Workplace Wellbeing Standards

The Workplace Wellbeing Initiative has launched a series of Workplace Wellbeing Standards that address specific topics that are top of mind for most organizations. You can think of these standards as a checklist for your organization. Workplace Wellbeing is complex, and so these standards have been developed with the intention of clarifying what workplace wellbeing means, the various elements that contribute to a “well workplace” and the actions that organizations can take to improve it. And in addition to the standards that are laid out, each document also includes a list of suggested reading and resources to help expand your understanding of each particular topic.

Access all SIX standards here.

  1. Return to Work Standards: The purpose of the Return to Work (RTW) standards is to help organizations take a strategic and well-thought-out approach to the transition back to the office that takes into account the ways in which the fundamental “nature of work” has changed. While it was an upheaval for us all to embrace remote work in early 2020, there have been some unanticipated ‘quality of life’ benefits from the flexibility that came from remote work that has contributed to employees’ well-being – and these benefits should be retained. It is our intention that these standards be seen as guidelines that can be fluid and adaptable for the optimum RTW policies and procedures that suit each organization based on their space, employee needs, work requirements, environment, and bottom line.
  2. Work-Life Integrity Standards: One of the definitions of integrity is… the state of being whole and undivided. We use the term work-life integrity because employees deserve more than just balance. Balance is a component of work-life integrity but doesn’t speak to the fundamental desire of human beings to feel “whole.” When someone has work-life integrity, it means that they feel empowered in all areas of their life and that they are able to give the time and attention they desire to each of those areas. We aim to encourage all organizations to implement these standards in order to fully respect employees’ lives in their entirety and to encourage employees to become fully personally responsible for how they manage their lives.
  3. Physical Wellbeing Standards: The Global Wellness Institute (GWI) defines physical wellness as nourishing a healthy body through exercise, nutrition, stress management and sleep, which also improves mental wellbeing as a result. The purpose of this physical wellness standard is to support businesses and leaders with a strategic and holistic approach to enhance the physical wellbeing of its employees with a consistent and proactive approach that allows all individuals the opportunity to thrive at work and at home.  Whilst physical wellness has sometimes been considered the responsibility of the employee, forward thinking businesses are now looking for opportunities in policy, communication, leadership, culture and education to support the physical wellbeing of their people, as it is not only the moral thing to do but it is good for business.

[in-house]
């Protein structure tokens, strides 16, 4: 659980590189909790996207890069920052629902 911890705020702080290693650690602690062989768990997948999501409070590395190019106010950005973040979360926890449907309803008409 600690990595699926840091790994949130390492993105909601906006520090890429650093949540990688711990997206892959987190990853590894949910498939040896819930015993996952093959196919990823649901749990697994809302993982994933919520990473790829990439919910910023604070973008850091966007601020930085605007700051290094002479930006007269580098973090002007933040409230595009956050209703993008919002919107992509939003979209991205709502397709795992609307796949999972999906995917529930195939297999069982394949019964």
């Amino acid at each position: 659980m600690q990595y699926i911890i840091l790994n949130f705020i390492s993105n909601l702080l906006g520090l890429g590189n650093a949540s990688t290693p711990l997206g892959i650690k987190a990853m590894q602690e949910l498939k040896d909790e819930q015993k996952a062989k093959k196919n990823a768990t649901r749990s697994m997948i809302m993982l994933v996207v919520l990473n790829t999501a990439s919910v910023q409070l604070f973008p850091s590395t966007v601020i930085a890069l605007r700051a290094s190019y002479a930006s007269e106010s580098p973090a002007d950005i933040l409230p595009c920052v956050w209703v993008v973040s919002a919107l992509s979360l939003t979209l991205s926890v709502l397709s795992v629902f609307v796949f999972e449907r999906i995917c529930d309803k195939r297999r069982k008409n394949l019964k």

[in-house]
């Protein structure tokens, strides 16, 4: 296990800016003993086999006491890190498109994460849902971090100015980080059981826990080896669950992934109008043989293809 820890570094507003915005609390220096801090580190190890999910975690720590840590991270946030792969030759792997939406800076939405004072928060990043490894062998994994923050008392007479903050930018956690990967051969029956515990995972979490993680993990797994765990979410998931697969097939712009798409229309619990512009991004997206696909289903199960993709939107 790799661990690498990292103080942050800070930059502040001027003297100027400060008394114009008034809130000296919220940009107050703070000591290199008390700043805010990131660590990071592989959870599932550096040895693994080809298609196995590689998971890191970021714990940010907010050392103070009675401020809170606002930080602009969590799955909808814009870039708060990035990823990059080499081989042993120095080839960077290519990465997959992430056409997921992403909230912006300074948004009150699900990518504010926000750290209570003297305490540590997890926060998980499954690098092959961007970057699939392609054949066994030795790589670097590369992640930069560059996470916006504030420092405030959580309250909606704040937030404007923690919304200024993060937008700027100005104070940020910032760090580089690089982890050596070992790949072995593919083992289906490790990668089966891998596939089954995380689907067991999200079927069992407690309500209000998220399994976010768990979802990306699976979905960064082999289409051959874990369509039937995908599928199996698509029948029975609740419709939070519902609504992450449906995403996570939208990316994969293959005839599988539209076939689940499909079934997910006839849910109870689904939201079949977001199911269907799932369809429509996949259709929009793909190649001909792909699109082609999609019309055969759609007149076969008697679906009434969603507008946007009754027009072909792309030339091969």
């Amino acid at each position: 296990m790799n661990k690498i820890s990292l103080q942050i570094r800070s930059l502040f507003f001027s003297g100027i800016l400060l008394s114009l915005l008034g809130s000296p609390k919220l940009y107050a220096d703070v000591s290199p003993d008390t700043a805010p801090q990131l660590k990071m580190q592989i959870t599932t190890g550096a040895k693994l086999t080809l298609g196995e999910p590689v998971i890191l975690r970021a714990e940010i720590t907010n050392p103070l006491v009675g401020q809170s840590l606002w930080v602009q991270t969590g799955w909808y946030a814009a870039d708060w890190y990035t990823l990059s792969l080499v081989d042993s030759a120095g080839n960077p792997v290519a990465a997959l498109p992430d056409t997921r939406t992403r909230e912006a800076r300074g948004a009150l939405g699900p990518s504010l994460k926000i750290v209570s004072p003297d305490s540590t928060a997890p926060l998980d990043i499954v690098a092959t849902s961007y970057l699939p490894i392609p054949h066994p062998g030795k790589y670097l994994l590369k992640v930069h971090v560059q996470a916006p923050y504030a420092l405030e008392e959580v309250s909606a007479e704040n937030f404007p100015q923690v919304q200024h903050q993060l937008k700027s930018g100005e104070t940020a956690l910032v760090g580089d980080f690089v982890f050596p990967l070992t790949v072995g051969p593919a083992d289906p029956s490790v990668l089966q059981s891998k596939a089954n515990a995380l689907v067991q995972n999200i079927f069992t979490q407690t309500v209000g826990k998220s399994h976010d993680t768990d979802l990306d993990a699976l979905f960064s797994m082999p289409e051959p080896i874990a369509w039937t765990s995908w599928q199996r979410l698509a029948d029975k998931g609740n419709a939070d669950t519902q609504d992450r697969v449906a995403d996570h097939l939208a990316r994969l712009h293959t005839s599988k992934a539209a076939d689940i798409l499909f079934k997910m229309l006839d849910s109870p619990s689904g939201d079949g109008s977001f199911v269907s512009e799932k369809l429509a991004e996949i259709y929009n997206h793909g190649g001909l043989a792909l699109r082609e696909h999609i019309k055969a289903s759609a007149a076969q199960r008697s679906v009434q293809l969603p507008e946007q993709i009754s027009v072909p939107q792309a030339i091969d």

4. Learning and Development StandardsGallup research has proven that one of the primary drivers of employee retention is having opportunities to learn and grow. This standard focuses specifically on that element of a thriving workplace. Employees, even at the levels of leadership, need to have ways to grow their skills, expertise, and feel that they are moving closer to their career aspirations and life goals. In this document, we outline a variety of elements of training, development and broader education that ensure employees are feeling fulfilled and energized to do their very best work.
  5. Financial Wellbeing Standards: Poor Financial Wellbeing costs the UK economy in excess of £4bn a year. 1 in 4 employees have one month’s savings – this impacts financial resilience.  With 44% not feeling secure in their job, the impact of stress, anxiety and depression related to the possibility of losing one’s job is having an impact: 3 in 4 rank pensions as the most valuable employee benefit; 2 in 5 do not feel in control of their financial future. This standard relates to investing in the financial wellbeing of employees so they can thrive.
  6. Built Environment StandardsThe Global Wellness Institute (GWI) defines the built environment to include all physical and internal environments and structures where people work and thrive. Long before the pandemic, research on the determinants of health indicates that external and environmental factors may be responsible for 80–90% of our disease risks and health outcomes. A wellness-focused built environment can benefit our health and wellbeing in many ways. These standards will continue to align with Environmental, Social, and Corporate Governance (ESG) metrics and provide a path to achieve the UN Sustainable Development Goals (SDGs). They are aimed to bring a global perspective to pursuing sustainable ways of where and how we work and be context driven with an awareness of adaptation. We look forward to updating this document as new categories emerge from markets and reporting requirements progress around infrastructure and the interconnections with human capital. They are intertwined with many of the other standards produced by the Workplace Wellbeing

Email us at [email protected] if you have any questions or feedback.

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